It wasn’t until a couple of years ago that I discovered that there was in fact, nothing wrong with me. I was sitting in a meeting at United Way, and the new head of the organization was introducing himself. He spent time telling us about his professional background and then shifted to telling us more about his personal life. At the time, it seemed a little bit out of place – I was not used to someone in a business meeting delving so deeply into his life and personality.

It was one of those moments though, that ended up being a pivotal turning point for me. As he described himself, he unabashedly called himself an introvert. I had heard that term before and knew that I technically fell into that category on personality scales like Myers-Briggs, but I had never really understood what the term meant and usually felt that it was given a negative connotation (like being incredibly shy or anti-social). The way that he explained the term introvert, though, was different: Introverts and extroverts get their energy from different places. Extroverts tend to get energized by spending time in large groups and being with other people. Introverts, on the other hand, tend to gain energy by being alone or with a close friend.

That was me. I did like people (in fact, I loved a core group of people incredibly deeply. I was empathetic, caring, and put a lot of effort into helping people that I cared about). But if I hung out in a large group or with a group of strangers, I lost energy quickly. Part of it was that I found small talk challenging – I had an innate preference for talking about deeper, more serious subjects and often felt awkward trying to dive into a conversation that didn’t feel substantive right away. I also tended to be a private person, keeping a lot about my personal life to myself except with people I knew well, but sometimes made me come across as snobby or inaccessible.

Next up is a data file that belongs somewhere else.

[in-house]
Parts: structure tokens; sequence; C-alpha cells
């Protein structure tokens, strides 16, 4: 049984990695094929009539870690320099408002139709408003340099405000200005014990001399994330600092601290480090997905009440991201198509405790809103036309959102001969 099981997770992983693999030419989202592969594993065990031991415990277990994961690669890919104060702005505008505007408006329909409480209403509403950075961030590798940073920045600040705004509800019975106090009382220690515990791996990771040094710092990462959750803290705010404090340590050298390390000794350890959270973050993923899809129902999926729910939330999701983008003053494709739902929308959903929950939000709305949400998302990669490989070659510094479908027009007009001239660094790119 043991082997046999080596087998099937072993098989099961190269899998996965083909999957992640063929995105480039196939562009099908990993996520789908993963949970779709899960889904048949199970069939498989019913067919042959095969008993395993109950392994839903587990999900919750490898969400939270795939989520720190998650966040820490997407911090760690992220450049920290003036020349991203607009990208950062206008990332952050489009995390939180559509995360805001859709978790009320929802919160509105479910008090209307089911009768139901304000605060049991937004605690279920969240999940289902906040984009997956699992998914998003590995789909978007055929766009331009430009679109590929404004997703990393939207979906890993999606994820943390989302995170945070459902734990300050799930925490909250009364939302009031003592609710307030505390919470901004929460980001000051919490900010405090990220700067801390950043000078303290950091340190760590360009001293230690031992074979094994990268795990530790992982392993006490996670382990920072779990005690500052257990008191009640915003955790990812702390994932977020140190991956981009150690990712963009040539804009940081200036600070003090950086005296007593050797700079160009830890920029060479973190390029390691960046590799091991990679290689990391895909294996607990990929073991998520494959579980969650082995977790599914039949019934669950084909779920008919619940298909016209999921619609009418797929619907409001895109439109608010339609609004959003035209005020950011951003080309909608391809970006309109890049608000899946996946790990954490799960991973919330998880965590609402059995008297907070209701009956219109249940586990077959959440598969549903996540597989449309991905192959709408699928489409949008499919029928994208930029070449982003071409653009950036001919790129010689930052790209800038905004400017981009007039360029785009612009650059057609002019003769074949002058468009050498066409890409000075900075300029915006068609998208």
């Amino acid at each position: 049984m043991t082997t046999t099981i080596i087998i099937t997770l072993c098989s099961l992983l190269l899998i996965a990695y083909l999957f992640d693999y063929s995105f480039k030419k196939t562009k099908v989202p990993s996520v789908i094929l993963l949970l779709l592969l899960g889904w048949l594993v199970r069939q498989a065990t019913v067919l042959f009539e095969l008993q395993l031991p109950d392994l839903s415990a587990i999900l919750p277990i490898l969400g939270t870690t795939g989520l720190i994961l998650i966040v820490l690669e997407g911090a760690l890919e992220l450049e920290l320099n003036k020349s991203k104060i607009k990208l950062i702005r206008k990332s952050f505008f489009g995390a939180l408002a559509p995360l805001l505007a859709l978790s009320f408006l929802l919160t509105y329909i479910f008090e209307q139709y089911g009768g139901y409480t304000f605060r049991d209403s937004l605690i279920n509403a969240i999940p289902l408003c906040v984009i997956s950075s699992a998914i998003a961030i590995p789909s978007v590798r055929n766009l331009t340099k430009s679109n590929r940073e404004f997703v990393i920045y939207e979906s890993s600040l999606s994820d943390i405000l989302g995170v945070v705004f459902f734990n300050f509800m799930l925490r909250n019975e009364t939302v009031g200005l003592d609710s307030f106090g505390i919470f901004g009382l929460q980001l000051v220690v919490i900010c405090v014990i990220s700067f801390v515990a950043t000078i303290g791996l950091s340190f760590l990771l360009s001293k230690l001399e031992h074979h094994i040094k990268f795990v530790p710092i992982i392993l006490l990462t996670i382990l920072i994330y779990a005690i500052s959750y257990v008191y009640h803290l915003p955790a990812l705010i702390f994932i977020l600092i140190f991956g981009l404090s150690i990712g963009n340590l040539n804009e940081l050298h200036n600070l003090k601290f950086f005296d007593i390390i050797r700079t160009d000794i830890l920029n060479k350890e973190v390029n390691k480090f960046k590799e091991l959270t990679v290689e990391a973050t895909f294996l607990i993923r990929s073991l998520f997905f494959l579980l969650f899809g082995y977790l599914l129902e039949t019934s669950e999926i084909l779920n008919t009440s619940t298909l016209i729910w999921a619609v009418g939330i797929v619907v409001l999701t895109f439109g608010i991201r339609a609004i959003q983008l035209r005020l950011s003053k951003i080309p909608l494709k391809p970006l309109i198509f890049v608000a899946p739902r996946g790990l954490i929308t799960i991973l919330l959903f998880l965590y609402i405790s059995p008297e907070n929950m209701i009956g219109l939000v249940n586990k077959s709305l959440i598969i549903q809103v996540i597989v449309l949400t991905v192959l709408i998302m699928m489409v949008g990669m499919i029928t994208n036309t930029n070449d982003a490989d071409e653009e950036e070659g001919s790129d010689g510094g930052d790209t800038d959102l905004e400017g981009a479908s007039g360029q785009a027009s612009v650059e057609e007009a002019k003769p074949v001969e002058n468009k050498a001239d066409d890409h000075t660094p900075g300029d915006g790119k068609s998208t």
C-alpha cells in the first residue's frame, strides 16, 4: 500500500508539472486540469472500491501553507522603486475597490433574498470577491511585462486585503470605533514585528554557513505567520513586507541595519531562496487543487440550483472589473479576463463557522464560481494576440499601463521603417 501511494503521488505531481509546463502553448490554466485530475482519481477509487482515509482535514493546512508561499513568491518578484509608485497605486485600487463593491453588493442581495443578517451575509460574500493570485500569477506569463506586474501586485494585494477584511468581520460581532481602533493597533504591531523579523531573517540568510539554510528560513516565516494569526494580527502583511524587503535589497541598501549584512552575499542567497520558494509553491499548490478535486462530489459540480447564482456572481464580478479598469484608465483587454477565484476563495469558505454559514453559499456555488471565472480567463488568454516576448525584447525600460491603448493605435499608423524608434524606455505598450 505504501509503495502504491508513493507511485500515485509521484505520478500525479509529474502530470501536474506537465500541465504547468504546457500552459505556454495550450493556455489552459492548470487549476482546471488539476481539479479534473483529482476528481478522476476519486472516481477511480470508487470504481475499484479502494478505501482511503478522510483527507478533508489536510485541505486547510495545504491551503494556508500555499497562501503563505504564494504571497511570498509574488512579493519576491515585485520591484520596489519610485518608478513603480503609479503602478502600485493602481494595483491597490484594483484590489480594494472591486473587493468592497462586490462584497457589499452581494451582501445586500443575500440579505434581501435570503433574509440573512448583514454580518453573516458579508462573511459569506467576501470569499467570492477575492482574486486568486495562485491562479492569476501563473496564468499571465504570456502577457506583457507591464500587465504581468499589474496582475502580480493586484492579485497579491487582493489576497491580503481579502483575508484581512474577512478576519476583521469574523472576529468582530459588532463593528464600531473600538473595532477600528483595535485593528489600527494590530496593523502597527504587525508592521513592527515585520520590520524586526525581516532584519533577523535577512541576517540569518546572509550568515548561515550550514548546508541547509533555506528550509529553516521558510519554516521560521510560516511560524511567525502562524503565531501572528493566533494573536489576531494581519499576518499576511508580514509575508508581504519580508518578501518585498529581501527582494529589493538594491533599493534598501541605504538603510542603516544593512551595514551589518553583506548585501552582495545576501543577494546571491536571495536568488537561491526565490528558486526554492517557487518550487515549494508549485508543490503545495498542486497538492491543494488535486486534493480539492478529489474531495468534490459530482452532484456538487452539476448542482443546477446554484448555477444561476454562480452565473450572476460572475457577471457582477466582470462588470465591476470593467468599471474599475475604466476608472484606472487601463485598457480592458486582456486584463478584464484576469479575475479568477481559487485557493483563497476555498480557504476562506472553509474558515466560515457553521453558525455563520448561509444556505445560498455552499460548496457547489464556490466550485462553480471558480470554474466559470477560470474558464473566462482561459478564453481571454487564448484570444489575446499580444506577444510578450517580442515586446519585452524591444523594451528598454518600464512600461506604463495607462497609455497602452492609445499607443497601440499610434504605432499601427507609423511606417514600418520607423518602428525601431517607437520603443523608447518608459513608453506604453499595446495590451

Over the years, I did what many introverts do when they’re working on something they’re passionate about: they adopt somewhat of a public extrovert personality. I figured out how to get good at (and even enjoy) things like public speaking and mingling at cocktail parties because they were in service to something much bigger that I cared about, but I have never lost those key qualities that make me an introvert.

Since I first heard the explanation of introversion and extraversion at that United Way meeting, I’ve read a lot  on the subject, but Quiet is the first book I’ve read that didn’t end up making me feel like introversion is something to be fixed. And it also didn’t come across as one giant cheer that ends in “Goooooooooooo Innies!!!”

Quiet provides a scientific, historical, and cultural context for introversion and extroversion, which not only illuminates the topic, but provides a clear argument for why we need both introverts and extroverts in order to make the world work.

I hadn’t realized until I was reading Quiet how much I still carry around a tremendous amount of guilt for not always being like the rest of the world and for needing things that the rest of the “normal” world doesn’t seem to want or need, whether it’s needing to hide out in the bathroom for a couple minutes so I can have a moment of solitude in a busy day or wanting steer away from small talk and always delve more deeply into conversations.

Quiet explains pretty much everything I never understood about myself. I cried as an 8th grader because I couldn’t figure out how to be like everyone else. I finally realize, deep in my gut and without guilt, that that’s not the point.